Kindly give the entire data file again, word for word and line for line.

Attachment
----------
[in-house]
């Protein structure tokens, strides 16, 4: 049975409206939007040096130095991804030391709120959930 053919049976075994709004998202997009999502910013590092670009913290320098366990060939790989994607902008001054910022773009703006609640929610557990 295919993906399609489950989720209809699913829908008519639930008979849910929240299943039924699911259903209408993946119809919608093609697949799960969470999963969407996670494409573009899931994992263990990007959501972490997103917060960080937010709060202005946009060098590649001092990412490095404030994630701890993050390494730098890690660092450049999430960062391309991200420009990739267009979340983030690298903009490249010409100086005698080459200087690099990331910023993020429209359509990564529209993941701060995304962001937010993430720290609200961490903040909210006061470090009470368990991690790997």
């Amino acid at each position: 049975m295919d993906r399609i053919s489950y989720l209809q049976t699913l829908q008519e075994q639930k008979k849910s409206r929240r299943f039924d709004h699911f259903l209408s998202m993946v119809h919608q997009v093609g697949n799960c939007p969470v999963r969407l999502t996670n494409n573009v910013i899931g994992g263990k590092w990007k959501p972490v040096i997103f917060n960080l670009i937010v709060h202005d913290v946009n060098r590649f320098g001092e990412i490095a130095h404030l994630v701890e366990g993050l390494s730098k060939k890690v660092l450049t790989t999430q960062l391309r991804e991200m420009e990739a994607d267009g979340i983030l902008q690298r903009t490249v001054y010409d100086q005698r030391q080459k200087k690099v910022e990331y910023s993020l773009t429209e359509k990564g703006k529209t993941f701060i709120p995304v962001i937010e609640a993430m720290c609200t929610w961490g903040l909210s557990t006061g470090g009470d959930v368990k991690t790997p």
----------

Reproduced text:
[in-house]
């Protein structure tokens, strides 16, 4: 049975409206939007040096130095991804030391709120959930 053919049976075994709004998202997009999502910013590092670009913290320098366990060939790989994607902008001054910022773009703006609640929610557990 295919993906399609489950989720209809699913829908008519639930008979849910929240299943039924699911259903209408993946119809919608093609697949799960969470999963969407996670494409573009899931994992263990990007959501972490997103917060960080937010709060202005946009060098590649001092990412490095404030994630701890993050390494730098890690660092450049999430960062391309991200420009990739267009979340983030690298903009490249010409100086005698080459200087690099990331910023993020429209359509990564529209993941701060995304962001937010993430720290609200961490903040909210006061470090009470368990991690790997």
């Amino acid at each position: 049975m295919d993906r399609i053919s489950y989720l209809q049976t699913l829908q008519e075994q639930k008979k849910s409206r929240r299943f039924d709004h699911f259903l209408s998202m993946v119809h919608q997009v093609g697949n799960c939007p969470v999963r969407l999502t996670n494409n573009v910013i899931g994992g263990k590092w990007k959501p972490v040096i997103f917060n960080l670009i937010v709060h202005d913290v946009n060098r590649f320098g001092e990412i490095a130095h404030l994630v701890e366990g993050l390494s730098k060939k890690v660092l450049t790989t999430q960062l391309r991804e991200m420009e990739a994607d267009g979340i983030l902008q690298r903009t490249v001054y010409d100086q005698r030391q080459k200087k690099v910022e990331y910023s993020l773009t429209e359509k990564g703006k529209t993941f701060i709120p995304v962001i937010e609640a993430m720290c609200t929610w961490g903040l909210s557990t006061g470090g009470d959930v368990k991690t790997p």